If you are one of the nearly 7000 people (dupes!) who follow my Facebook page, you probably got annoyed last week when I asked you for topic suggestions. Sue me; I had some writer’s block.
And I have bigger things to worry about than your happiness. As one of my readers reminded me with her suggested topic: Mums suffer from constant ridiculous anxieties re our kids. Like is he eating enough, has dad put his woolly hat on properly, will he get to college if he doesn’t get into the right nursery… and is he eating enough? How about you share your worst and most ludicrous dad anxieties?
Let me start by saying that a propensity for parenting anxiety can’t be so neatly divided by gender. I am often more paranoid and unnecessarily protective of my son than Mom and Buried is, and I think that just comes down to personality. But you’re right, Anonymous Reader: WOMEN BE CRAZY.
One of the lessons I am trying to impart to my young son is that it’s okay to ask for help.
It might seem obvious, but there’s a long-standing perception within some corners of male culture that asking for help betrays weakness. Why do you think we never ask for directions?
I’ve personally never been one for being macho. The concept is outdated, and even the word is silly. I’m teaching my son that there’s no shame in knowing your limitations and asking for help. Especially when you really need it.
Someone who really needs it right now is the founder of the Dad Bloggers group I’m a part of on Facebook, Oren Miller. If you haven’t heard his heartbreaking story, get your tissues ready. And then open your wallets. Because his family is in for a tough road, and is friends and fellow Dad Bloggers – a great, diverse, generous group I’m proud to be a part of – are not going to bother waiting for them to ask for help.
We’re going ahead and doing it anyway. I hope you will too.
If you’ve read my blog before, you might not expect me to write a post about my favorite moments as a father. (Even though I already have.)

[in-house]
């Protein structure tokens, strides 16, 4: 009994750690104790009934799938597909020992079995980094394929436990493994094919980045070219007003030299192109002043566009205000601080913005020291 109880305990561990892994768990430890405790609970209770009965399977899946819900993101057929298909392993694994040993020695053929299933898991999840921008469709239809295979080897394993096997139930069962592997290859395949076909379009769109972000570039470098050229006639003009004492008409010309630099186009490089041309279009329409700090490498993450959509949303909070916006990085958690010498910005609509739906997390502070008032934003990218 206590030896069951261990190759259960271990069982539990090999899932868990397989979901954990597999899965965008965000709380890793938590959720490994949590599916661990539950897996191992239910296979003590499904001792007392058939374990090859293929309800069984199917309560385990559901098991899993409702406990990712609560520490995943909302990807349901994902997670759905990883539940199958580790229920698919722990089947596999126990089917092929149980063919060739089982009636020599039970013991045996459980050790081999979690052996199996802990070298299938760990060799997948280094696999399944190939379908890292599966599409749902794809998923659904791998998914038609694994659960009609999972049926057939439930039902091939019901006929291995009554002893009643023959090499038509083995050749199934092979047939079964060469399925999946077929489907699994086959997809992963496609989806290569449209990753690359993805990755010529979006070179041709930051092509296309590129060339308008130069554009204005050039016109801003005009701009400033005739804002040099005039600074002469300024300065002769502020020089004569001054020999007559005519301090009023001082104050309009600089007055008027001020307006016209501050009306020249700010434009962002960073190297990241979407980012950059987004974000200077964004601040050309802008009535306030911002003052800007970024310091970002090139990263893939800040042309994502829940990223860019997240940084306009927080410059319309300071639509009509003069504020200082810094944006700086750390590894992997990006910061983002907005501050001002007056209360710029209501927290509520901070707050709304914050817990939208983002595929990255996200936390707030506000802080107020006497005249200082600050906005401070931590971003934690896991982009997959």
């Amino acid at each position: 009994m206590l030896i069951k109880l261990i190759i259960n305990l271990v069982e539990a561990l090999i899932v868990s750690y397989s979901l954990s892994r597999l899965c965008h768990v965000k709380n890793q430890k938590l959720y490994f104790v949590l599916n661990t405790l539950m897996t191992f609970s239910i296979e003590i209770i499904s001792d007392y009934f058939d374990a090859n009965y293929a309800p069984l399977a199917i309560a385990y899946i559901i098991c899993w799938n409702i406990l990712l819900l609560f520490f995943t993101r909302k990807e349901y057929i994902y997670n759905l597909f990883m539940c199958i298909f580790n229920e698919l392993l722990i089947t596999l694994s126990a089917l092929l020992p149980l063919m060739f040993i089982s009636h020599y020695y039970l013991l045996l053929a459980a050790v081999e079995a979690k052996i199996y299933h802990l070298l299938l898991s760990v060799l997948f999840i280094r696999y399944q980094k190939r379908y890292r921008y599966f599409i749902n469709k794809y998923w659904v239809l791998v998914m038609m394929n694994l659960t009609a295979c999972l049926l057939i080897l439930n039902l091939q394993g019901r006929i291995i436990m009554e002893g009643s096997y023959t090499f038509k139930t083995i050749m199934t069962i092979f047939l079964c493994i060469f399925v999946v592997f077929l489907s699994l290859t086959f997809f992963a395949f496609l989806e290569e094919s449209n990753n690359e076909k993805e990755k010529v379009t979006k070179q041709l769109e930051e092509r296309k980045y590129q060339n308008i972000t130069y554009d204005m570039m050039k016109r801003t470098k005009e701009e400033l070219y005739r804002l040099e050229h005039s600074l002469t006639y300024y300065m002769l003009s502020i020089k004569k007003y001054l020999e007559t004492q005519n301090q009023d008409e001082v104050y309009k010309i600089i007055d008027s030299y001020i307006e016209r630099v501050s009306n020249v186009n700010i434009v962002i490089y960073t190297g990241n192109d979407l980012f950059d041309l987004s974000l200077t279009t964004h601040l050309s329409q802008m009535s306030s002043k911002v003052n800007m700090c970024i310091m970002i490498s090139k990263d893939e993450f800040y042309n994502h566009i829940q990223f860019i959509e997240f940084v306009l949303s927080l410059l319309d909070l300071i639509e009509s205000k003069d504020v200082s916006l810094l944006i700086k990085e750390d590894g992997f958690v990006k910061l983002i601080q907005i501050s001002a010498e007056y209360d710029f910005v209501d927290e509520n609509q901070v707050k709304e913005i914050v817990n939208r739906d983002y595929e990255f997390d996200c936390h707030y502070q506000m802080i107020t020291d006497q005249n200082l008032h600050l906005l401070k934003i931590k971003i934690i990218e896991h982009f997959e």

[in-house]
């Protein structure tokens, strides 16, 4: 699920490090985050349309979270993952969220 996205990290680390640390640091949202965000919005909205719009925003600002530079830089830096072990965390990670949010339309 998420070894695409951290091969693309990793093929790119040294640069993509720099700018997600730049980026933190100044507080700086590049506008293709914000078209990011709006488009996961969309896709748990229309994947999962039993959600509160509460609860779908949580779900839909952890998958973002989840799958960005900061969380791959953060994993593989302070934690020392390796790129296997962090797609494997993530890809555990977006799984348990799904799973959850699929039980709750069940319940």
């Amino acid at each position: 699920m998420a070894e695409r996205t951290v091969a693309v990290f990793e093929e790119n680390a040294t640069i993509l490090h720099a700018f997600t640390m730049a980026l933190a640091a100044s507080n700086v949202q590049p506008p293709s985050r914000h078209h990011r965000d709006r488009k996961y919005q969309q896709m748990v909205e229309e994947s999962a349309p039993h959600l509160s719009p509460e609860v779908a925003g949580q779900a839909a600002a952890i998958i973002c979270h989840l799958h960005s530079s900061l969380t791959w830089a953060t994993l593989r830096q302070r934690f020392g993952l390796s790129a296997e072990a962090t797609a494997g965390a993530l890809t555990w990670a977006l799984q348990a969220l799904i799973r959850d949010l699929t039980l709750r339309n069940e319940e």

After all, most of my posts are about the stuff that sucks about being a dad. But that’s all strategy. Like the Cassius Clay of the dad bloggersphere, I lull readers to sleep with angry complaints about my son and parenting and toddlers, only to suddenly sting like a sentimental bee!
Admit it: the optimistic, sappy stuff carries a lot more weight when it comes from a pessimistic, cynical jerk like me. So I parcel it out at key moments, to ambush you and your tear ducts. Usually I reserve the sap for my son’s birthday, like this embarrassment from a few years back. But as Father’s Day approaches, my friends at Oral-B and Life of Dad asked me to write something about the #PowerofDad, so I thought I’d grit my teeth (get it? Teeth? ORAL-B!) and get ‘er done.
So here comes a bunch of crap I like about being a dad. None of which includes brushing my son’s teeth because holy Jesus that’s a nightmare.
Look. It’s not that I don’t want to give you people advice, it’s that you won’t allow me to. Even after my previous EIGHT installments of my parental advisories, in which I’ve dominated the field and proven my bona fides as someone who can write middling jokes while being kind of insulting and mostly side-stepping your very real domestic problems. I own the space!
You want in on this expertise? Then you’d better get to asking more questions!
Until then, I’ll service the meager few who’ve got the balls to admit – and/or are so drunk they actually think – that I’m a better parent than they are.
Like these brave souls below.